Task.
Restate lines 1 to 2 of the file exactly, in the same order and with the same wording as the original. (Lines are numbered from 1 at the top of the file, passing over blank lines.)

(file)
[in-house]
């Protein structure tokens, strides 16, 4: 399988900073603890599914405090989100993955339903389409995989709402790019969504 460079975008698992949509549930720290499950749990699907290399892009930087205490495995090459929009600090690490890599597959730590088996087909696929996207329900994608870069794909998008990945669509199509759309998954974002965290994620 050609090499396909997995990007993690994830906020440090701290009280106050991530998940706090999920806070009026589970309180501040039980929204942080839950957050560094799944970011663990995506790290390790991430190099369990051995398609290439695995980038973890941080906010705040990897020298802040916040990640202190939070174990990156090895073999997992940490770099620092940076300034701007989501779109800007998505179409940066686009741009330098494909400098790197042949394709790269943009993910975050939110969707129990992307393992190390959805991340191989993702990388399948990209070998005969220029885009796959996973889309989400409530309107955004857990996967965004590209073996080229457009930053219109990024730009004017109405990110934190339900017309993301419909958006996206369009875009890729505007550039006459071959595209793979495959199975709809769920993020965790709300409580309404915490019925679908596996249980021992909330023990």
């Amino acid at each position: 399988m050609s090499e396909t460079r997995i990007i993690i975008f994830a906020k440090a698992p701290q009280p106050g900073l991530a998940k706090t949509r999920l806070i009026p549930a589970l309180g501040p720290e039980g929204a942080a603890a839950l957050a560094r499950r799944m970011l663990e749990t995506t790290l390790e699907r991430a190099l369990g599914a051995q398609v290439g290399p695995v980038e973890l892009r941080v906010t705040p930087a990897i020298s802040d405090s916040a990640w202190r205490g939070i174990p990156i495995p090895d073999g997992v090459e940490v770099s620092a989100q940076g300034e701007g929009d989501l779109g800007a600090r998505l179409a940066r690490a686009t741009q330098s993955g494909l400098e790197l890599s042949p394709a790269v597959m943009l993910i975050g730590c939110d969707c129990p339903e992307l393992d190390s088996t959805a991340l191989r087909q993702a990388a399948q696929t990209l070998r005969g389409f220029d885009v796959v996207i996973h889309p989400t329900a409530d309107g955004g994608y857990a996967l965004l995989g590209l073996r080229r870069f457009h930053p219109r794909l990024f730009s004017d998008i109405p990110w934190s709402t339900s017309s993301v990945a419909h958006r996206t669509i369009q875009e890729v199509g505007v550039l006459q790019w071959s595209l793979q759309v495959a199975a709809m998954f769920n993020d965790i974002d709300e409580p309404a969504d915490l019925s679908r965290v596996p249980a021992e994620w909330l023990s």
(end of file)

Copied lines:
[in-house]
């Protein structure tokens, strides 16, 4: 399988900073603890599914405090989100993955339903389409995989709402790019969504 460079975008698992949509549930720290499950749990699907290399892009930087205490495995090459929009600090690490890599597959730590088996087909696929996207329900994608870069794909998008990945669509199509759309998954974002965290994620 050609090499396909997995990007993690994830906020440090701290009280106050991530998940706090999920806070009026589970309180501040039980929204942080839950957050560094799944970011663990995506790290390790991430190099369990051995398609290439695995980038973890941080906010705040990897020298802040916040990640202190939070174990990156090895073999997992940490770099620092940076300034701007989501779109800007998505179409940066686009741009330098494909400098790197042949394709790269943009993910975050939110969707129990992307393992190390959805991340191989993702990388399948990209070998005969220029885009796959996973889309989400409530309107955004857990996967965004590209073996080229457009930053219109990024730009004017109405990110934190339900017309993301419909958006996206369009875009890729505007550039006459071959595209793979495959199975709809769920993020965790709300409580309404915490019925679908596996249980021992909330023990």